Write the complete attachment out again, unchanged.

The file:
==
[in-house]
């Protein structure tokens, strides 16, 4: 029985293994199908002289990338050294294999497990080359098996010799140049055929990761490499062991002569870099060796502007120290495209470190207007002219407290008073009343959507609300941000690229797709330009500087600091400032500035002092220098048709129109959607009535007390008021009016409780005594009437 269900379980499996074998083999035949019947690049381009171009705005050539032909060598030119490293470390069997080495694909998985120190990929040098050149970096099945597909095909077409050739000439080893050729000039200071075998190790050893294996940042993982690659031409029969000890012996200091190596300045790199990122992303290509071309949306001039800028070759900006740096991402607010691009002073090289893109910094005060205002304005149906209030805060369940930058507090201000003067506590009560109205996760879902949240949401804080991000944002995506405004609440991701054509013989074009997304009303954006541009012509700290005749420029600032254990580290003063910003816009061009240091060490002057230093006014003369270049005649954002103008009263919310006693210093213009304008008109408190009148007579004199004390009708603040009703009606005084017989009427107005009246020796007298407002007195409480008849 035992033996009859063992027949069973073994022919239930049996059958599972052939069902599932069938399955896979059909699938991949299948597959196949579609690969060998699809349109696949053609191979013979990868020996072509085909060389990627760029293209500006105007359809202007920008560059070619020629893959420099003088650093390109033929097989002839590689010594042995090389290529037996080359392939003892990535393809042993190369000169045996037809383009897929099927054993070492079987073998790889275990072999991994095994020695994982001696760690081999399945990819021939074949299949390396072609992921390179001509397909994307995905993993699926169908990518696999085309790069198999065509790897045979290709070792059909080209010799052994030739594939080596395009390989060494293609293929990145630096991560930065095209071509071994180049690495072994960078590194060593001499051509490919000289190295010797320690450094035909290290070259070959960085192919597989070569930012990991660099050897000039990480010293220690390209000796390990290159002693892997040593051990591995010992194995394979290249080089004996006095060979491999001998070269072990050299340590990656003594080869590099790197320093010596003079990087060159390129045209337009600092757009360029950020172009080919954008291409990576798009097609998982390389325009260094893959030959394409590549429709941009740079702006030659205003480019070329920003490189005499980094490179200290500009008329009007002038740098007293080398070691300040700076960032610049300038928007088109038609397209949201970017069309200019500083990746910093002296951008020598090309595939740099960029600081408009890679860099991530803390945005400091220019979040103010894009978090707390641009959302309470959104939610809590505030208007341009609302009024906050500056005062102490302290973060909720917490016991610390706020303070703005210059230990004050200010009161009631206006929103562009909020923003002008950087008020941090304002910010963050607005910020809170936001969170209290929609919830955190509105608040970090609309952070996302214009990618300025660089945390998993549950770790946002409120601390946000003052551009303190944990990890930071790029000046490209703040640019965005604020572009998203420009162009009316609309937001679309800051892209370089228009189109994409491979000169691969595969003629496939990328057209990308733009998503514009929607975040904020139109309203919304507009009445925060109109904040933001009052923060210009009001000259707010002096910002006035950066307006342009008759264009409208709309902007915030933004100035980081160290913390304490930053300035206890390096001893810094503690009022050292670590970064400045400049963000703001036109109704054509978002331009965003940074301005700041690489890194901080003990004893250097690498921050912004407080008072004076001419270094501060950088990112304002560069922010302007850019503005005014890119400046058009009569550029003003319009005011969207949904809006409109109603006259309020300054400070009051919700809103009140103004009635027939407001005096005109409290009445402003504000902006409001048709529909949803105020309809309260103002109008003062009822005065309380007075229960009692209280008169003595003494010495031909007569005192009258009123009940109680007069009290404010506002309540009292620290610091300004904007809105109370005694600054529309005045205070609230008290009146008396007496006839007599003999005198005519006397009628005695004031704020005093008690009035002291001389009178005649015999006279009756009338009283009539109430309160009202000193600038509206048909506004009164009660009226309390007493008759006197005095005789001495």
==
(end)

[in-house]
């Protein structure tokens, strides 16, 4: 029985293994199908002289990338050294294999497990080359098996010799140049055929990761490499062991002569870099060796502007120290495209470190207007002219407290008073009343959507609300941000690229797709330009500087600091400032500035002092220098048709129109959607009535007390008021009016409780005594009437 269900379980499996074998083999035949019947690049381009171009705005050539032909060598030119490293470390069997080495694909998985120190990929040098050149970096099945597909095909077409050739000439080893050729000039200071075998190790050893294996940042993982690659031409029969000890012996200091190596300045790199990122992303290509071309949306001039800028070759900006740096991402607010691009002073090289893109910094005060205002304005149906209030805060369940930058507090201000003067506590009560109205996760879902949240949401804080991000944002995506405004609440991701054509013989074009997304009303954006541009012509700290005749420029600032254990580290003063910003816009061009240091060490002057230093006014003369270049005649954002103008009263919310006693210093213009304008008109408190009148007579004199004390009708603040009703009606005084017989009427107005009246020796007298407002007195409480008849 035992033996009859063992027949069973073994022919239930049996059958599972052939069902599932069938399955896979059909699938991949299948597959196949579609690969060998699809349109696949053609191979013979990868020996072509085909060389990627760029293209500006105007359809202007920008560059070619020629893959420099003088650093390109033929097989002839590689010594042995090389290529037996080359392939003892990535393809042993190369000169045996037809383009897929099927054993070492079987073998790889275990072999991994095994020695994982001696760690081999399945990819021939074949299949390396072609992921390179001509397909994307995905993993699926169908990518696999085309790069198999065509790897045979290709070792059909080209010799052994030739594939080596395009390989060494293609293929990145630096991560930065095209071509071994180049690495072994960078590194060593001499051509490919000289190295010797320690450094035909290290070259070959960085192919597989070569930012990991660099050897000039990480010293220690390209000796390990290159002693892997040593051990591995010992194995394979290249080089004996006095060979491999001998070269072990050299340590990656003594080869590099790197320093010596003079990087060159390129045209337009600092757009360029950020172009080919954008291409990576798009097609998982390389325009260094893959030959394409590549429709941009740079702006030659205003480019070329920003490189005499980094490179200290500009008329009007002038740098007293080398070691300040700076960032610049300038928007088109038609397209949201970017069309200019500083990746910093002296951008020598090309595939740099960029600081408009890679860099991530803390945005400091220019979040103010894009978090707390641009959302309470959104939610809590505030208007341009609302009024906050500056005062102490302290973060909720917490016991610390706020303070703005210059230990004050200010009161009631206006929103562009909020923003002008950087008020941090304002910010963050607005910020809170936001969170209290929609919830955190509105608040970090609309952070996302214009990618300025660089945390998993549950770790946002409120601390946000003052551009303190944990990890930071790029000046490209703040640019965005604020572009998203420009162009009316609309937001679309800051892209370089228009189109994409491979000169691969595969003629496939990328057209990308733009998503514009929607975040904020139109309203919304507009009445925060109109904040933001009052923060210009009001000259707010002096910002006035950066307006342009008759264009409208709309902007915030933004100035980081160290913390304490930053300035206890390096001893810094503690009022050292670590970064400045400049963000703001036109109704054509978002331009965003940074301005700041690489890194901080003990004893250097690498921050912004407080008072004076001419270094501060950088990112304002560069922010302007850019503005005014890119400046058009009569550029003003319009005011969207949904809006409109109603006259309020300054400070009051919700809103009140103004009635027939407001005096005109409290009445402003504000902006409001048709529909949803105020309809309260103002109008003062009822005065309380007075229960009692209280008169003595003494010495031909007569005192009258009123009940109680007069009290404010506002309540009292620290610091300004904007809105109370005694600054529309005045205070609230008290009146008396007496006839007599003999005198005519006397009628005695004031704020005093008690009035002291001389009178005649015999006279009756009338009283009539109430309160009202000193600038509206048909506004009164009660009226309390007493008759006197005095005789001495």